News & events > Paris | Indonesian contemporary art exhibition
24 Jun 2011 - 23 Oct 2011

Paris | Indonesian contemporary art exhibition

[caption id="attachment_14136" align="aligncenter" width="613" caption="Heri Dono's "Angels face to the future", 2007 (a sound installation) / Courtesy l'artiste. © Louis Vuitton, Pauline Guyon "][/caption] "Trans-Figurations" exhibition presents 11 Yogyakarta-based contemporary artists at the Espace culturel Louis Vuitton in Paris until October 23. For its 16th exhibition, the Espace culturel Louis Vuitton continues its regular exploration of emerging artistic scenes in distant countries with the presentation of Trans-Figurations - Indonesian Mythologies. The Espace culturel invites visitors to discover an energetic and effervescent generation of Indonesian artists. Consisting of more than seventeen thousand islands and a population of two hundred and forty million inhabitants, Indonesia is the fourth most highly populated country in the world. Nowadays, it is a secular democracy in which all religious movements live side by side. At the centre of the island of Java is the city of Yogyakarta, a real “hive of artistic activity” marked by its ancient beliefs, its history and its geography, which are a continual source of inspiration for artists. Artists: Heri Dono, Arie Dyanto, Mella Jaarsma, Jompet Kuswidananto, Agung Kurniawan, Eko Nugroho, Garin Nugroho, Ariadyhitya Pramuhendra, Eko Prawoto, Bayu Widodo, Tintin Wulia Exhibition curator: Hervé Mikaeloff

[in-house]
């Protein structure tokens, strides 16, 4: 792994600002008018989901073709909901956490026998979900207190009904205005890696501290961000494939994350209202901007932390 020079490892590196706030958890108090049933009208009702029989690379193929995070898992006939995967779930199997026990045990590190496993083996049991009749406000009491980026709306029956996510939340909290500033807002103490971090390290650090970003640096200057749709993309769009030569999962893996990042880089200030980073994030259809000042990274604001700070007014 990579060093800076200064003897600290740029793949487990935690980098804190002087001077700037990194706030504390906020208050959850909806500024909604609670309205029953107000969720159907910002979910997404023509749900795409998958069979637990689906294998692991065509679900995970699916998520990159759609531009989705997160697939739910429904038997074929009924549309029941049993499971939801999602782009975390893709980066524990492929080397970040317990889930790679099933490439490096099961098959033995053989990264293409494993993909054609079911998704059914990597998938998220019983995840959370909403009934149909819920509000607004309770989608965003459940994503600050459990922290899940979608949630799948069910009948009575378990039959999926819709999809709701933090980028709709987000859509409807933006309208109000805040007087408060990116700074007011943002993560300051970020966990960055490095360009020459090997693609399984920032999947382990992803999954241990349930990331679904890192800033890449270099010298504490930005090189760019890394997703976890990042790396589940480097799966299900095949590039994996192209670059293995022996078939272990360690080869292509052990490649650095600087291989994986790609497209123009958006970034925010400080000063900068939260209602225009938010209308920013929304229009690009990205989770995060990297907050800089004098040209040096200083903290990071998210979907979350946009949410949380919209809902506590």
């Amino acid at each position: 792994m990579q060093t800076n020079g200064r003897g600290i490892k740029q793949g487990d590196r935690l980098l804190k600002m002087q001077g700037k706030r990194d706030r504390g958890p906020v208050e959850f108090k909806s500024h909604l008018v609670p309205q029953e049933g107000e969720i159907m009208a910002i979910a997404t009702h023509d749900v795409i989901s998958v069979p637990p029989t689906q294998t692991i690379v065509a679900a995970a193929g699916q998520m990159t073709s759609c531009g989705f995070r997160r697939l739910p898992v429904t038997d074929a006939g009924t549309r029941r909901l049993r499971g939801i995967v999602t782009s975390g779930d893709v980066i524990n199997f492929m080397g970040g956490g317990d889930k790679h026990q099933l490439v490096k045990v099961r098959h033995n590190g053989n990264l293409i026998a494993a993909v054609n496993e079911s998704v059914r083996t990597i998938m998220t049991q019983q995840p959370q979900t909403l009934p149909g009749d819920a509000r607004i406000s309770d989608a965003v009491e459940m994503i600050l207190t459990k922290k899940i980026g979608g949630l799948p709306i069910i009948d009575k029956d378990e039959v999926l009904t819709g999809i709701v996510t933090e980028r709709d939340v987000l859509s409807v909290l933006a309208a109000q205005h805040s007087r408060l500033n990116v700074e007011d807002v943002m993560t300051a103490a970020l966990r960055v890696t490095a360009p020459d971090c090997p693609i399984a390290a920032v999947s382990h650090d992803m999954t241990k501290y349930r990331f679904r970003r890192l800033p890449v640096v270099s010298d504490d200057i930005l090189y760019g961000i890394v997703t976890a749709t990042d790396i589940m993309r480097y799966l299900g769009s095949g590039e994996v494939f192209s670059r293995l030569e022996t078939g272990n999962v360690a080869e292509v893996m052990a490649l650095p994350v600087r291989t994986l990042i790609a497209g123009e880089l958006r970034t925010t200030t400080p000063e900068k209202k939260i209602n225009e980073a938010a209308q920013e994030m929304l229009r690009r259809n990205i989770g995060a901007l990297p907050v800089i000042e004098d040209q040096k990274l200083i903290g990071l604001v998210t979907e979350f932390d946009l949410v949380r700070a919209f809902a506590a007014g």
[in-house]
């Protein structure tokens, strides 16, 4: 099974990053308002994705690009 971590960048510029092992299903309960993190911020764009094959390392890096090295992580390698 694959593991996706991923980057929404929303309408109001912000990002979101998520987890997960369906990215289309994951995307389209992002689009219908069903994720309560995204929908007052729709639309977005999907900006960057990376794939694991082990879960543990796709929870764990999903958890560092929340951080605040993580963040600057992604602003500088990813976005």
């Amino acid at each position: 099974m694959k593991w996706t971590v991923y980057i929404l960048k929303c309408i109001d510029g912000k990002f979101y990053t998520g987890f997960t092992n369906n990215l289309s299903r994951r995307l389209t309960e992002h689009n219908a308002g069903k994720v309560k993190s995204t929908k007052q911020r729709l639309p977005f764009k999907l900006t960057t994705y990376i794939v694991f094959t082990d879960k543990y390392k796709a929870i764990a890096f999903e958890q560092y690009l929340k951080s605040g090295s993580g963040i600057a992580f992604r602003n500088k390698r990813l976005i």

PARIS—Indonesia is an art scene often overlooked, historically buried in religious and political turmoil and overshadowed by India's emergence. Group shows or coherent surveys of artists from the world's most populous Muslim nation have been few and far between, so "Trans-Figurations", presenting 11 Yogyakarta-based contemporary artists at Espace Culturel Louis Vuitton in Paris, not only illuminates Indonesian art but elevates it beyond the expected, showing a seamless crossroads of traditional mythology, newly harnessed creative freedom, national unity and touches of global inspiration. "What makes Yogyakarta special is the combination of intellectual and artistic aesthetics," says Heri Dono, a veteran of the capital's scene and, at age 51, something of an informal godfather to the exhibition, for which he presents a line-up of figures inspired by traditional wayang golek shadow puppets. The works bear a slight ressemblance to the Japanese manga cartoon "UFO Robot Grendizer," outfitted with little chest-transistors. "From the outside, you only see Indonesian tradition, but inside, nothing is dictated by that," Dono told ARTINFO."The artists gain from exhibiting internationally, but keep the local issues and context - problems as basic as earthquakes and volcanos. The art, the culture and the people are all connected, art is never just for its own sake. Artists have become mediators." [article continues...] Read the rest of this exhibition review from ArtInfo ——————————————————————————--------------------- This event came via Twitter user artdialog (Thanks!) -----------------------------------------------------------------------------